China’s rule versus the power of rules


This post is part of a series on the issues discussed at the ECFR Annual Council Meeting in Rome (12-13 June). You can find more content and audio from the council meeting here

On 13 June 2014, during the ECFR Council MeetingChina’s rule versus the power of rules was discussed between Robert Cooper, former Counsellor of EEAS, Teresa Patricio Gouveia, Trustee of the Board of Calouste Gulbenkian Foundation, and Volker Stanzel, former German Ambassador to China and Japan. The discussion, moderated by Lluís Bassets, Deputy Director of the Spanish daily El País, focused mainly on the threat of violent conflict in Asia, and whether China could trigger a serious crisis. The consensus on the likelihood of war, putting the Asian order at stake, highlighted the dimension of the  consequences for Europe, and the urgency for Europeans to deal with the present escalation of tensions. Europe’s interests in the stability of the region makes it imperative to improve relations with every Asian country – not just major trading partners such as China – and to try to defuse the situation.

Despite concerns over increasing volatility of China's  disputes with Japan and South East Asian states (mainly Vietnam and the Philippines currently) over territorial questions, the panellists agreed that China does not want a war. It may, however, be ready to risk it. One problem is that the complexity of linkages between Chinese foreign and domestic policies leave the outside world uncertain over Beijing’s next steps. One of the participants compared China's behaviour to that of Japan in the 1930s, where economic policy objectives, ideology as well as nationalism played a similar role in causing an aggressive foreign policy. There is a clear leader (xi Jinping), and the elite is largely Western-educated, which influences China's perspective of the outside world. Xi Jinping has ended the power balance in China and seems to have foreign-policy decision-making in his hands too. He initiated China's policy of competing strategically with other players in the region, moving regional frontiers, and pushing to become a normative power in the region the way the United States are. As one of the panellists put it: China wants to make the rules, not ask for the rules. Meanwhile, Asia’s response is illustrated by political alignments of smaller countries in Asia towards the US or China. Global interdependence might prevent large scale conflicts but it is not the magic that can cure all ailments; it may even increase tensions. This is the danger the world is confronted with today in East and Southeast Asia.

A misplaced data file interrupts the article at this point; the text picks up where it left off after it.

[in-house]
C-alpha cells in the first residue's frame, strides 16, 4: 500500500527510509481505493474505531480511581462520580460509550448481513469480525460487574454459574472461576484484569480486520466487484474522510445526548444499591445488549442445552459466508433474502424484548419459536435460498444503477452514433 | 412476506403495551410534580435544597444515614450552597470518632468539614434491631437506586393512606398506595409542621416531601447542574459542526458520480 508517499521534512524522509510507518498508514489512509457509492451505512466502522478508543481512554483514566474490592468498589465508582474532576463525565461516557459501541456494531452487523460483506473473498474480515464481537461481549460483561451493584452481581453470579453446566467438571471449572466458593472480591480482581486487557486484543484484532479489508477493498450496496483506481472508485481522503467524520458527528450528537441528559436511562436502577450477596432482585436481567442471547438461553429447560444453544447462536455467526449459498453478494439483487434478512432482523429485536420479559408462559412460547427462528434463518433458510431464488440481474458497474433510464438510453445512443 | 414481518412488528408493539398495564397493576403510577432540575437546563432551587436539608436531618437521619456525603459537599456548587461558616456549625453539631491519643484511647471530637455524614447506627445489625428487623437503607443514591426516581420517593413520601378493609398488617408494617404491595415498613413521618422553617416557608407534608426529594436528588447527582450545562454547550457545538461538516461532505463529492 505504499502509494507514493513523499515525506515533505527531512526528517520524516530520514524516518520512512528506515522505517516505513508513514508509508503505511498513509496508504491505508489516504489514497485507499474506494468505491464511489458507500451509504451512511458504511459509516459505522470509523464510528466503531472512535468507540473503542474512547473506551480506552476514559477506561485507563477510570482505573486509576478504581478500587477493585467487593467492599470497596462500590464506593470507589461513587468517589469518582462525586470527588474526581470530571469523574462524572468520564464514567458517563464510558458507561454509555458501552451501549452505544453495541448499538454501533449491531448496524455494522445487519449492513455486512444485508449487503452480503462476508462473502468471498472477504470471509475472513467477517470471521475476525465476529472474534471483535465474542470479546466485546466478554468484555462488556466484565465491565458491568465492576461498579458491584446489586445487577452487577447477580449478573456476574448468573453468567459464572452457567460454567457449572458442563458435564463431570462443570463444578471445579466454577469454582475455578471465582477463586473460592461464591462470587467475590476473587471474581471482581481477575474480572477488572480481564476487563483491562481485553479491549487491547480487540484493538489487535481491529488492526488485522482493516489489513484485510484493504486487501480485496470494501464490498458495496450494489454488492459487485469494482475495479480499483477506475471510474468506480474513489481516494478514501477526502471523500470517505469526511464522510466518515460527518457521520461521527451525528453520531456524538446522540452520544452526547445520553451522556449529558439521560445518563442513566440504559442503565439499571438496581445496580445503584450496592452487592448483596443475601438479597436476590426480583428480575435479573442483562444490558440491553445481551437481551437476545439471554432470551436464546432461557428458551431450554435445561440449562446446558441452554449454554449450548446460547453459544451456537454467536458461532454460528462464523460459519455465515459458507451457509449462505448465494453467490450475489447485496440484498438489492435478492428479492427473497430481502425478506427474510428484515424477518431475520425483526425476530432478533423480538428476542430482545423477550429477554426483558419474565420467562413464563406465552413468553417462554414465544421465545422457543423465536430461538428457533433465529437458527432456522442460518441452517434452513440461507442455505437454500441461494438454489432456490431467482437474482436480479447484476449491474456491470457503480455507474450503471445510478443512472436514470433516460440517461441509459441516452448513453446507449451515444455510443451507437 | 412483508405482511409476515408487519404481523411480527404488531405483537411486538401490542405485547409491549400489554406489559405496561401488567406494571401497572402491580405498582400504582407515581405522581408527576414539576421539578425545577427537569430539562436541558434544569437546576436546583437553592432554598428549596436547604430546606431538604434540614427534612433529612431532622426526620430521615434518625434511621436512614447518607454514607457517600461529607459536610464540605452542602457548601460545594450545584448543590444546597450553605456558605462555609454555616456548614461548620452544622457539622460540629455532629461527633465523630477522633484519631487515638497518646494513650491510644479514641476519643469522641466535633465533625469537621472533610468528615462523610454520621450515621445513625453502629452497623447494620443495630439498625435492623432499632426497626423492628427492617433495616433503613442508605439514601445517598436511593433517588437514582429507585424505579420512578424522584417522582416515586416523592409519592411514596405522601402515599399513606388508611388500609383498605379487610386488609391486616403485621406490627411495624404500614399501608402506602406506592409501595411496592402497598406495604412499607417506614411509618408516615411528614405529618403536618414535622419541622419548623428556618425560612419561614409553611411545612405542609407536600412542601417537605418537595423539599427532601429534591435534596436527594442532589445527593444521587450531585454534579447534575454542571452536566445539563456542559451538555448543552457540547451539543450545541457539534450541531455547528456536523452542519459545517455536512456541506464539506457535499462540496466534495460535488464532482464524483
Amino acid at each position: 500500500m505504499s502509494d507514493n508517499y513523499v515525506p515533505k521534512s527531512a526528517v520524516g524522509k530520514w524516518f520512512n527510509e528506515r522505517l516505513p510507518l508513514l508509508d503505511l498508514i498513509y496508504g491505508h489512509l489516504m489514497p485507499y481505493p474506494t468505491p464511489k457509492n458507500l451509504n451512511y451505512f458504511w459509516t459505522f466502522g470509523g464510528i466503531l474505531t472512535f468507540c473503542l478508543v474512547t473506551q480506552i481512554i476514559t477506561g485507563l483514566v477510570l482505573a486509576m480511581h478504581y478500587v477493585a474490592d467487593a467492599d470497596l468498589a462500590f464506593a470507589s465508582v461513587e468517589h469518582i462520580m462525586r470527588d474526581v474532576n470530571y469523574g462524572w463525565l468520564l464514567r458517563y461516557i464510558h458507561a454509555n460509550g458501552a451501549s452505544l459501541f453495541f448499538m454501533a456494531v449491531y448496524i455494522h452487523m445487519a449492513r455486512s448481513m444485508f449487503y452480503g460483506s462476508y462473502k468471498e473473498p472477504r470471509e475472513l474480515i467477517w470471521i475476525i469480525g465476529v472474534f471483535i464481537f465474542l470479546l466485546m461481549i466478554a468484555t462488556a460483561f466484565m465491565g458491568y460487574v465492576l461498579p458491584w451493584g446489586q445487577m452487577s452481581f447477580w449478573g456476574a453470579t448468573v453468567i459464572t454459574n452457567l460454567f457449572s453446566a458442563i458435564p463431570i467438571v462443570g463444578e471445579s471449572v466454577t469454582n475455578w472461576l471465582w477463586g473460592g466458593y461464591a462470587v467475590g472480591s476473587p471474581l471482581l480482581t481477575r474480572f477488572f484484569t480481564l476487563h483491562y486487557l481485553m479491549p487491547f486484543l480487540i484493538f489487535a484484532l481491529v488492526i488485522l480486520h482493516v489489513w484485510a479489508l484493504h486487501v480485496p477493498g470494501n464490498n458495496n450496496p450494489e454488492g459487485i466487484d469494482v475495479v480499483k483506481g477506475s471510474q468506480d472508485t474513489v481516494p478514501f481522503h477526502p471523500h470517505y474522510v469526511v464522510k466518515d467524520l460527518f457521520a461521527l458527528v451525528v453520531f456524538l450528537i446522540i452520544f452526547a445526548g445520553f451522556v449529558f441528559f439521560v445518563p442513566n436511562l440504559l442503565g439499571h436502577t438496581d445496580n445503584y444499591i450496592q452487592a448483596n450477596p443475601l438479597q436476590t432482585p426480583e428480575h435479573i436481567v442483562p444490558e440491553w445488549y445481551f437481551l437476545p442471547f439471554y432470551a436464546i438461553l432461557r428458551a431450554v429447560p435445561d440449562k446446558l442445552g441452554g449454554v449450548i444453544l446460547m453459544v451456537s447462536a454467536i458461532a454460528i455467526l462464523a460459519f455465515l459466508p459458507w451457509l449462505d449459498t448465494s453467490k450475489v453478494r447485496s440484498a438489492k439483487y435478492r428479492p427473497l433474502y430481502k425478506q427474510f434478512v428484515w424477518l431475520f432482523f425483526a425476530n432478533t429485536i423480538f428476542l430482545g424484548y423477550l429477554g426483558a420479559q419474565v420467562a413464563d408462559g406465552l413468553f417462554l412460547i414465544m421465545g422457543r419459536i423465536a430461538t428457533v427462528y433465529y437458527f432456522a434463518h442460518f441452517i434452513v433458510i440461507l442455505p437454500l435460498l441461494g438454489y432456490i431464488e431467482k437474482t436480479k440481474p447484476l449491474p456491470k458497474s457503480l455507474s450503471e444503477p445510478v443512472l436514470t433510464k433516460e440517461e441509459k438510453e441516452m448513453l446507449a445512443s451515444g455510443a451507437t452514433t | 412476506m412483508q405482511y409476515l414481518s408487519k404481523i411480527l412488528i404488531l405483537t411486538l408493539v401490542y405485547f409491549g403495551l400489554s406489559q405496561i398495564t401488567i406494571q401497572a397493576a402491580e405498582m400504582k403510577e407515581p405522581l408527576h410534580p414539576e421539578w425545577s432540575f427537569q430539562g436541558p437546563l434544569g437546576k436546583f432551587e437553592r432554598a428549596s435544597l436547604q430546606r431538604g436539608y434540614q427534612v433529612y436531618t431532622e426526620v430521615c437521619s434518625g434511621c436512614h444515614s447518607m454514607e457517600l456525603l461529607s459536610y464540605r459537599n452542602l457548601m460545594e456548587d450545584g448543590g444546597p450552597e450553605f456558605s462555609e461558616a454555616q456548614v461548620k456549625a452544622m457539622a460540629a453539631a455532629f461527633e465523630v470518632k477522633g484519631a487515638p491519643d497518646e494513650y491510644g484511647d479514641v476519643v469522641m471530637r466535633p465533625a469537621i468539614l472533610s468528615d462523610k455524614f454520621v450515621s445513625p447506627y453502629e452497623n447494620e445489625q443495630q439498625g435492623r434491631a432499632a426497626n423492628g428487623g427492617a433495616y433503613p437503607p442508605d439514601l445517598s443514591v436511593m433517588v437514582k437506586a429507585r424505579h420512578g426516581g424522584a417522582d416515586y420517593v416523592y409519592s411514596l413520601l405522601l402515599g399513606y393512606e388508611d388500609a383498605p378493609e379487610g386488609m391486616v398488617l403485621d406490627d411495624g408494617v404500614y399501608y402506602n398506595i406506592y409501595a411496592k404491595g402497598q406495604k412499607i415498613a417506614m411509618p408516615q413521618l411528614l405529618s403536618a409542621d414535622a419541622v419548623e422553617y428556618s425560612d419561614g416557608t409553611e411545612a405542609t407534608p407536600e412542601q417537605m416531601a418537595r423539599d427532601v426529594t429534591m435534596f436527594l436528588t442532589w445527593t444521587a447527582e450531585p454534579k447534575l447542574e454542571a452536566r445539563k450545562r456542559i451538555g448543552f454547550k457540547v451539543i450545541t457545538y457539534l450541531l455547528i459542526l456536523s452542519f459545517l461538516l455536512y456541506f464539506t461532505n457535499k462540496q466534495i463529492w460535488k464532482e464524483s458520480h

All these different aspects currently converging bring home the urgent necessity for Europe to take developments in Asia seriously, and present itself as a proactive player. A simple question asked by one the discussants might suit best to summarize the conclusion of the discussion: If Europe is economically that interdependent with China today, shouldn't it have ways to have some political impact as well?


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